For Kamlesh, 40, the world is a charpoy in a tiny, windowless room on the fourth floor of an EWS colony in Sector 38 (West). According to her medical records, she is paraplegic with 80 per cent disability. In the five years that she has been living in her current residence, she has only gone out of the room during medical emergencies which have been aplenty.
Before she shifted here, she lived in a slum in Sector 25 where she spent happier times. There was a wheelchair in the house and her children would take her out in the evenings.
Now, life for her is a perpetual nightmare, thanks to the insensitivity of the UT Administration which allotted the family a house on the fourth floor and just doesn’t listen to their genuine requests for change.
With her husband Naresh Kumar, too, having a disability, getting down to the ground floor is an excruciatingly painful exercise.
“She cannot walk at all, and has never attended any family function, visited her neighbours across her room, or even gone down to get some fresh air in the last five years,’’ said Naresh.But that is only part of the problem.
“She somehow got a needle embedded in her stomach which cannot be taken out because doctors at GMSH-16 say it is a risky operation. She is on medicine but suffers from intense pain frequently, often in the middle of the night. Then, two or three neighbours are required to carry her downstairs which takes at least half an hour, and takes a heavy toll on her. Then we take her to GMSH-16,” said Naresh.
A small-time vendor, Naresh himself is disabled and can walk with great difficulty. He doesn’t have a wheelchair. The couple gets the disability pension, but that is not sufficient. Naresh sells some odd items on the ground floor, but requires assistance all the time.
Since the couple’s 16-year-old son is mostly away to school or work, it is the neighbours who help him.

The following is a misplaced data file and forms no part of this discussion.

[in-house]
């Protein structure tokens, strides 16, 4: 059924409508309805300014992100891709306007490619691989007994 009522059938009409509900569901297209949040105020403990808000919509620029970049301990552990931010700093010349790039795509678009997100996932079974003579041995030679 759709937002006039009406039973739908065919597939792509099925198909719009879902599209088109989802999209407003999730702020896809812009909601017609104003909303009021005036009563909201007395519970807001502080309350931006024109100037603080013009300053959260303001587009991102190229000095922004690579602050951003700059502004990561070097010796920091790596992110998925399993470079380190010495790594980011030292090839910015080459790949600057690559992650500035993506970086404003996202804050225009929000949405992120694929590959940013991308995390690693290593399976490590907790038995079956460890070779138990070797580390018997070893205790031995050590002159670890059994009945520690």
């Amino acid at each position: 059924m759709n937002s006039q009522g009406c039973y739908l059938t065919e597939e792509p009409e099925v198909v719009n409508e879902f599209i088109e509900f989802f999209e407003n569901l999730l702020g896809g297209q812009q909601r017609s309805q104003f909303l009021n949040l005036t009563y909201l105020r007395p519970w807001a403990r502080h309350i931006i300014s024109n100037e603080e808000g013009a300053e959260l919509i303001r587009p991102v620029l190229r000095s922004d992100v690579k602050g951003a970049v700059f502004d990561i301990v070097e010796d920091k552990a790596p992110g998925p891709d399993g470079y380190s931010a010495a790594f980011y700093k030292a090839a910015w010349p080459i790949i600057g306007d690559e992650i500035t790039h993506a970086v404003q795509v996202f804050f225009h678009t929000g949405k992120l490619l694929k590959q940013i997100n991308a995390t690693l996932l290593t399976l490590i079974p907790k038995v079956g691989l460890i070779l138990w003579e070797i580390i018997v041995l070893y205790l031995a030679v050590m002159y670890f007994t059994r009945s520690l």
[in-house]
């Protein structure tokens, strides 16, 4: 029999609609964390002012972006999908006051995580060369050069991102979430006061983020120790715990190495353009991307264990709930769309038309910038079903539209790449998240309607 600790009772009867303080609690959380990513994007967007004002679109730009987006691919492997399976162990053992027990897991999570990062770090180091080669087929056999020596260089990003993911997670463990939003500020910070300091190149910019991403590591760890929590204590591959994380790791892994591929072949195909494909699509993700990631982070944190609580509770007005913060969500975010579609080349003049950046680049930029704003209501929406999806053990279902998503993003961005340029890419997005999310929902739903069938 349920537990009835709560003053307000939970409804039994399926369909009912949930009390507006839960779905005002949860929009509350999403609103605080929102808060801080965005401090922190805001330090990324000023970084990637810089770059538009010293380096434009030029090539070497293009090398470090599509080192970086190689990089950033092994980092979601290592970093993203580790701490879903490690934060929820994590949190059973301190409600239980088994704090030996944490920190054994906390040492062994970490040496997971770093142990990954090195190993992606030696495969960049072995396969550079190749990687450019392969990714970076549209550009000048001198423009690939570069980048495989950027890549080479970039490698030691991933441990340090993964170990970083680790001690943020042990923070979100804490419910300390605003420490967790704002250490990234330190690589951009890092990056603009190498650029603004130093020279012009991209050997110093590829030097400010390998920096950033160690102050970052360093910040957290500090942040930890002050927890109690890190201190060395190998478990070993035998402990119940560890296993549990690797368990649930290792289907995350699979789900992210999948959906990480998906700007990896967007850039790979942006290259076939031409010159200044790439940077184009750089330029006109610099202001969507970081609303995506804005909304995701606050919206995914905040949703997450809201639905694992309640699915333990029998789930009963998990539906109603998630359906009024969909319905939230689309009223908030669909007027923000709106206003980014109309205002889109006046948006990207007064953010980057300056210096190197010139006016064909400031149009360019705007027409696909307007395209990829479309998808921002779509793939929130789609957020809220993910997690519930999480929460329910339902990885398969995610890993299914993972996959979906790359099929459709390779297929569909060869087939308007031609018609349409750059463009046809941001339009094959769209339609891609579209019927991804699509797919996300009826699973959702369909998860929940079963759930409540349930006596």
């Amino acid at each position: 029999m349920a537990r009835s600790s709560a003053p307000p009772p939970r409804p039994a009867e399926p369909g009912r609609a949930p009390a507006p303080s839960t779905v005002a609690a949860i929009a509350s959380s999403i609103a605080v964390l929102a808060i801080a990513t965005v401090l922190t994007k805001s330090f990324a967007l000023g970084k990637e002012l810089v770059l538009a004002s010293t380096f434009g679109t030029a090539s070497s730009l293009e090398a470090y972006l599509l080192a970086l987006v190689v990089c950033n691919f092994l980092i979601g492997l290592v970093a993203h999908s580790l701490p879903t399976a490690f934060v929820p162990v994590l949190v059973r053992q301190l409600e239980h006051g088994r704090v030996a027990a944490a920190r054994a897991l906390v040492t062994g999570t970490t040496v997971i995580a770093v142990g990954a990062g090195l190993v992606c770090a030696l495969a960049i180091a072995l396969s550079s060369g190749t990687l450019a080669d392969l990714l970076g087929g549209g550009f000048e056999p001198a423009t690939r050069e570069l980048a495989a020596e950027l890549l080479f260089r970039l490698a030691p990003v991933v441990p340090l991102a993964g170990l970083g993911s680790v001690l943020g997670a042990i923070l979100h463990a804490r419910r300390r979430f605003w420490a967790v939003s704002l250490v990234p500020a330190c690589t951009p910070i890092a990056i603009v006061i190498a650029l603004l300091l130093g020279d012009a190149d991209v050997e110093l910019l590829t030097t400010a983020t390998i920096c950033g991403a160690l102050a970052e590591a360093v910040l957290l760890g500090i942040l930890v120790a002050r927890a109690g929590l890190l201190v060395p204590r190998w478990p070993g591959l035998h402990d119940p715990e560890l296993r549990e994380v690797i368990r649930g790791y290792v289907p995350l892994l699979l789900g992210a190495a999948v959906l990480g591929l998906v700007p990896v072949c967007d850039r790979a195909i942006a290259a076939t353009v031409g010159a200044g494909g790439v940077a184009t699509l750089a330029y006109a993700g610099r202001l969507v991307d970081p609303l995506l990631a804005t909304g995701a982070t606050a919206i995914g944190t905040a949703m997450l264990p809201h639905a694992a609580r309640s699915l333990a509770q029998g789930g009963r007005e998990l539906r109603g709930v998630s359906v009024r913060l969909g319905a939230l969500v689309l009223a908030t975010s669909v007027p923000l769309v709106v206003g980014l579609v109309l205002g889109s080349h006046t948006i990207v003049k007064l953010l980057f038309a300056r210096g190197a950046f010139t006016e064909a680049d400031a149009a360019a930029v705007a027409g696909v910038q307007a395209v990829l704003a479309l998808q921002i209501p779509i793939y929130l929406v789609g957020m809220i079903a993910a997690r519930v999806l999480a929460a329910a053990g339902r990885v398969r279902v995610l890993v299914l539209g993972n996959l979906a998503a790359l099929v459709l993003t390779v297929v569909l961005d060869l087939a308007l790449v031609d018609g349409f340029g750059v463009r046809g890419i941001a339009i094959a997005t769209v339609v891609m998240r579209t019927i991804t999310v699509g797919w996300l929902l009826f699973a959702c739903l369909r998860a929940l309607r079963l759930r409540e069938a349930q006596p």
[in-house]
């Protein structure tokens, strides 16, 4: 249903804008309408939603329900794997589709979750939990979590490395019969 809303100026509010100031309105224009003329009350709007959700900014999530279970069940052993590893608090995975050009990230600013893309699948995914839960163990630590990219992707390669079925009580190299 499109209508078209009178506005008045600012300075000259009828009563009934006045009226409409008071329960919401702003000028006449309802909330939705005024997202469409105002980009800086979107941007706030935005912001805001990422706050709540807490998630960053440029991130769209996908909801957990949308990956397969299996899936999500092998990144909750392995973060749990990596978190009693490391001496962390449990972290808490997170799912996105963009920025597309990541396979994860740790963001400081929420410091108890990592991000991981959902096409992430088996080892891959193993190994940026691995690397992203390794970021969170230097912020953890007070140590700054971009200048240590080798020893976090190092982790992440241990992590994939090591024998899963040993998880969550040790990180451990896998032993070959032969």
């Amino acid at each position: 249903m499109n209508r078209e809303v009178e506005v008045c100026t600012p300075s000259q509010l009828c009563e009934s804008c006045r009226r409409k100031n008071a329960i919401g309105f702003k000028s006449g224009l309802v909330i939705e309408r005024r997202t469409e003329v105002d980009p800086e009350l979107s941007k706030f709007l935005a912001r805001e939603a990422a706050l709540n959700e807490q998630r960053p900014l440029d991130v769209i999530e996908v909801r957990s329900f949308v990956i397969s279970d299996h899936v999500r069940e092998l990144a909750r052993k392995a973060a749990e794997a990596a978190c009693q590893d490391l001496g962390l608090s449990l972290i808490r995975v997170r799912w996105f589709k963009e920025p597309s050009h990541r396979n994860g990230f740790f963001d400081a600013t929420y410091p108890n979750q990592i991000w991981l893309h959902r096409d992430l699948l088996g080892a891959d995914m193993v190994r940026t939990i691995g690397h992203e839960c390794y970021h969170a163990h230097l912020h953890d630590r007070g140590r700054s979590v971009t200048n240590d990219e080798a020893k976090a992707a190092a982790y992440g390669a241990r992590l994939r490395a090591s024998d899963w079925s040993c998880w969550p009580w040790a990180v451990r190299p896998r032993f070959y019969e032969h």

“I have known the family for long. They were doing quite well when we were in a colony in Sector 25.
Ever since they shifted here, life for the family has become very difficult,” said Ram Bahadur, a neighbour. “If they get a house downstairs, at least she can see the world again. Over here, she gets filled with gloom and hopelessness.”
In the last five years, Naresh has made countless trips to the Chandigarh Housing Board office. For every trip, he spends around Rs 150 because he can’t ride a cycle and has to hire an autorickshaw.
“When we were allotted this flat in 2009, I told them we needed a ground-floor flat. We moved in after CHB officials assured me that I would be given a ground-floor apartment as soon as possible. I’ve been running from pillar to post ever since,” said Naresh.
Recently, Naresh went to meet vthe adviser with a representation “who asked me to go to the CHB chairman. I told him I had already met him, but nothing was done. His staff then advised me to go meet the home secretary”.
On Friday, Naresh went to meet the home secretary during the public dealing hour but was told to meet the additional secretary (home). He waited for long before being told to come back some other day as both officers were not in the office.
‘HE USES HIS HANDS TO GET AROUND’
Naresh and Kamlesh are not the only differently abled persons living on the top floors in the EWS colony in Sector 38 (West). Shama, 60, who is afflicted with paraplegia, lives on the third floor. He used to accompany Naresh on his visits to the CHB chairman to request for a ground-floor house.
Residents say at some point he lost all hope and accepted his plight. “Shama lives with his wife and uses his hands to get around. But every time he has to climb down, he needs a lot of assistance,” said Shimla Devi, his neighbour.
Khalik, 64, has a problem in his knees and both he and his wife regularly visit GMCH-32 for treatment of various conditions associated with old age. “But I have never written to the authorities to shift me downstairs,” he said. “When they did not help Kamlesh, why would they listen to me?”